Perhaps if Soyinka had not studied in Leeds he would not have acquired the literary knowledge and skill that shaped his worldview. He would not have met a teacher like Prof. Wilson Knight who mentored him and poured his knowledge and wisdom in the young, budding Nigerian writer. Perhaps but for Leeds, Soyinka would not have produced the literary masterpieces that won him the Nobel Prize. I tried to walk in the footsteps of Soyinka but autumnal rain wouldn’t let me achieve much. All I could catch was a passing view of Leeds University as we drove past on that Friday. The following day was a Saturday. Football day. I remember Anthony Burgess’ football quote: “Five days shall thou labour as the Bible says. The seventh day is the Lord thy God’s. The sixth day is for football.”

My host, Demola Paseda, knows my craze for football and obsession with Leeds United. He knows of my lifelong dream to buy the white-jersey-wearing club one day and bring it back to the premiership. You can therefore imagine my excitement when Demola announced: “I have good news for you sir. We are going to watch a Leeds United match.”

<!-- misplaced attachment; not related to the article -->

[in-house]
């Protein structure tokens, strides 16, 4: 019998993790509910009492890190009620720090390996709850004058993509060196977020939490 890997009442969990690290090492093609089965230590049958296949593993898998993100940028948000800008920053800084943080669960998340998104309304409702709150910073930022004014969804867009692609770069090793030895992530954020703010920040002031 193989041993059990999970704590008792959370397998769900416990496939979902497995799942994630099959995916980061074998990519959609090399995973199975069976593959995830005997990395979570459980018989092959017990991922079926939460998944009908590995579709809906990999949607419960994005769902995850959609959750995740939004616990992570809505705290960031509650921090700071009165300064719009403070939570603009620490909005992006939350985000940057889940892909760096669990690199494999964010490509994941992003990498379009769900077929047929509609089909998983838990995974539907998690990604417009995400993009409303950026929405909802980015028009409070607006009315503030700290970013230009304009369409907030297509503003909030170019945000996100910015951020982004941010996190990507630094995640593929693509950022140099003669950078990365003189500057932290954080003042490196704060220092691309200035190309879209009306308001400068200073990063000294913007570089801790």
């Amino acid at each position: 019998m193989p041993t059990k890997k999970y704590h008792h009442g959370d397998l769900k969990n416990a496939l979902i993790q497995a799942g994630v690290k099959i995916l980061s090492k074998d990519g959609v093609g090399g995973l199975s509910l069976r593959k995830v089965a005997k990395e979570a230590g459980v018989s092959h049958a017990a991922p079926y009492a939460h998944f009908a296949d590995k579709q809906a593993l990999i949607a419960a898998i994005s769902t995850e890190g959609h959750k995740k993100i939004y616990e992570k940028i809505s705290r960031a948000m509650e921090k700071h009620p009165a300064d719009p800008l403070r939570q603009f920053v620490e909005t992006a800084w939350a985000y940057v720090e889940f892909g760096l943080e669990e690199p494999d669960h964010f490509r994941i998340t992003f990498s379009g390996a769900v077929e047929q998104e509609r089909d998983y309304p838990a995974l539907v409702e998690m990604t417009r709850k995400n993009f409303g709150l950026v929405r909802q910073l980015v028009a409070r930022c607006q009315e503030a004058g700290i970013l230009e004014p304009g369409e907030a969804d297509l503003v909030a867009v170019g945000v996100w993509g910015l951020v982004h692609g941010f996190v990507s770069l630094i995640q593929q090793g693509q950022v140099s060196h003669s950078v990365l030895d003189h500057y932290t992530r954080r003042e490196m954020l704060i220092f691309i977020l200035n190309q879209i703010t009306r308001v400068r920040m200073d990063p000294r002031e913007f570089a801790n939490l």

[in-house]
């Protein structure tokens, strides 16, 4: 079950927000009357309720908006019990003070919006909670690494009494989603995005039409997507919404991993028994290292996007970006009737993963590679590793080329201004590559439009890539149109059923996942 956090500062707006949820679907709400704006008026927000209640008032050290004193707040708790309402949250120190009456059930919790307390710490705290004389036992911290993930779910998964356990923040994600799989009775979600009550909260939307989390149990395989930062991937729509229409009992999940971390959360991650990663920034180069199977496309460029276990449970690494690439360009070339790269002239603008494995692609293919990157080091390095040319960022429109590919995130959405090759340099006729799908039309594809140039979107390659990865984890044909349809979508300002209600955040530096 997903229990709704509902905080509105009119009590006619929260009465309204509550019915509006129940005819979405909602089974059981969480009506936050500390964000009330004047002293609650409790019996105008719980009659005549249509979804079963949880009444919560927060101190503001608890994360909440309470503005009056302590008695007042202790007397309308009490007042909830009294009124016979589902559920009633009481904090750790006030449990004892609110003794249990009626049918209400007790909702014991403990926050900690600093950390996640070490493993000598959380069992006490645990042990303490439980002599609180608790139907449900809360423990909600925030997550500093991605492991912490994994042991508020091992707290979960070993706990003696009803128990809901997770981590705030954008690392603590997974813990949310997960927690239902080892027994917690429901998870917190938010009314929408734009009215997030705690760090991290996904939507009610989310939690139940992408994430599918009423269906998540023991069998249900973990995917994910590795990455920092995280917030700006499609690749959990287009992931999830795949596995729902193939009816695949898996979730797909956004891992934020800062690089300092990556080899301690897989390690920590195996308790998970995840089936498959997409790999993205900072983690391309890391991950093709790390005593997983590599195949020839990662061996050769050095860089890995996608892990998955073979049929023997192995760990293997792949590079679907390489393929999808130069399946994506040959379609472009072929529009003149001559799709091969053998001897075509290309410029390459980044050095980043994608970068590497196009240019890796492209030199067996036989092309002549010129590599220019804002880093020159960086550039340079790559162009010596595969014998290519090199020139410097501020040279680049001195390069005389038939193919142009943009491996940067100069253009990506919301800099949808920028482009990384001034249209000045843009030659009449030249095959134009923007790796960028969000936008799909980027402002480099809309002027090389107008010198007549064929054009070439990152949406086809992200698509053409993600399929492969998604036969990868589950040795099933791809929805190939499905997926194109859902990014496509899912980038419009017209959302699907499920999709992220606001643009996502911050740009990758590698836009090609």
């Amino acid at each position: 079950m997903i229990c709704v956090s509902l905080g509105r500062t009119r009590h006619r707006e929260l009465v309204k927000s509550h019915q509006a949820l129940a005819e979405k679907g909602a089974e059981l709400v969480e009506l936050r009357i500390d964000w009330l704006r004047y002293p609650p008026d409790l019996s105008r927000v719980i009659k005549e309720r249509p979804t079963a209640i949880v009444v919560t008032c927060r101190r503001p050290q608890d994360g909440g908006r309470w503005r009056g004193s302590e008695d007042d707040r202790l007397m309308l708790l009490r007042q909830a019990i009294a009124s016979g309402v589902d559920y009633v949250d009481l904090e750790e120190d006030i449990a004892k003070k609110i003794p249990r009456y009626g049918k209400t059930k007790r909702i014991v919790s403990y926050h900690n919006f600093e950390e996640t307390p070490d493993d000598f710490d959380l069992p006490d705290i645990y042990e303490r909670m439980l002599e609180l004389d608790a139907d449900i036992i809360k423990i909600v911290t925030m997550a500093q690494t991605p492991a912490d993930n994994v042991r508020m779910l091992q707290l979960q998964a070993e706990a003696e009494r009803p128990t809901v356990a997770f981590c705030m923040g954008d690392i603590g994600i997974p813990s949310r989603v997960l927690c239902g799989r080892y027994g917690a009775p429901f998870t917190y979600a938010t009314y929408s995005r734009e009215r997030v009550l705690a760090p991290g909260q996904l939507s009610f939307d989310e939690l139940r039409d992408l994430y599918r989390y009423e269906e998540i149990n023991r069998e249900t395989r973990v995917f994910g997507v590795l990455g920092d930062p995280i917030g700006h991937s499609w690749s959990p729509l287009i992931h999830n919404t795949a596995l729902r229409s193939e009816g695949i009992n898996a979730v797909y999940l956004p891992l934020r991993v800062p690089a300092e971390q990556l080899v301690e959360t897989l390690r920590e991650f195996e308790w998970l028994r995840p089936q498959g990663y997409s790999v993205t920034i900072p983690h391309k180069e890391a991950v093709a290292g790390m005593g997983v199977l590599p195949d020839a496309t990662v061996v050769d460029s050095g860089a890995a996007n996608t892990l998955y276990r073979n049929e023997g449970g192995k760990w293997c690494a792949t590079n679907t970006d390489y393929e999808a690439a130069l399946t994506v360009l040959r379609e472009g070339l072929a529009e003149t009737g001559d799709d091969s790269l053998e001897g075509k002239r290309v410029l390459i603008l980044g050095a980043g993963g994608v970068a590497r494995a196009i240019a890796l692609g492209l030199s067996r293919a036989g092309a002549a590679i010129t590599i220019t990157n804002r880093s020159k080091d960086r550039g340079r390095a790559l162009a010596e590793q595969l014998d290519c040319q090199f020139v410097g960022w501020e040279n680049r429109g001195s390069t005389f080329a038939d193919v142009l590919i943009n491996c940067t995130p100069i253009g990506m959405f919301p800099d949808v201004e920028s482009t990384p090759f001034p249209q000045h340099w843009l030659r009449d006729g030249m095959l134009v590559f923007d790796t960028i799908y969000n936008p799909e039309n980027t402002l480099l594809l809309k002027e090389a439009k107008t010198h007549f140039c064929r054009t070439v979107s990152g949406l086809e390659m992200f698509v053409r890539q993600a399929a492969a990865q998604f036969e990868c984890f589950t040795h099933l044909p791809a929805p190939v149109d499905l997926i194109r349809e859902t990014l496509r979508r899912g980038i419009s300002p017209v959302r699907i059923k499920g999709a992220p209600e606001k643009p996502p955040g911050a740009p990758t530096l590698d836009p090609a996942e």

Anytime Leeds United is playing, it’s like a carnival. All roads lead to Ellan Road, the home of Leeds. The cold and the rain dare not stop them. It can’t. It doesn’t even try. They troop in like locusts, dressed heavily against the cold, most them wearing the club’s white and yellow scarfs or mufflers. We mingle with them. We become a part of them. We were swallowed in a sea of white faces. Yet we were not anonymous. A smart television crew from the Leeds United TV found me newsworthy as to approach me for an interview. I let them know that this was such a dream come true for me. That I had come all the way from Lagos, Nigeria to watch my team play. That this was my first time of watching Leeds live. They asked me who my favourite Leeds player of all time is and I mentioned Alan Smith, the striker and right winger who once played for Leeds and for England. He later moved on to Manchester United where he was converted by Sir Alex Ferguson into a holding midfielder after breaking his leg. He later played for Newcastle United.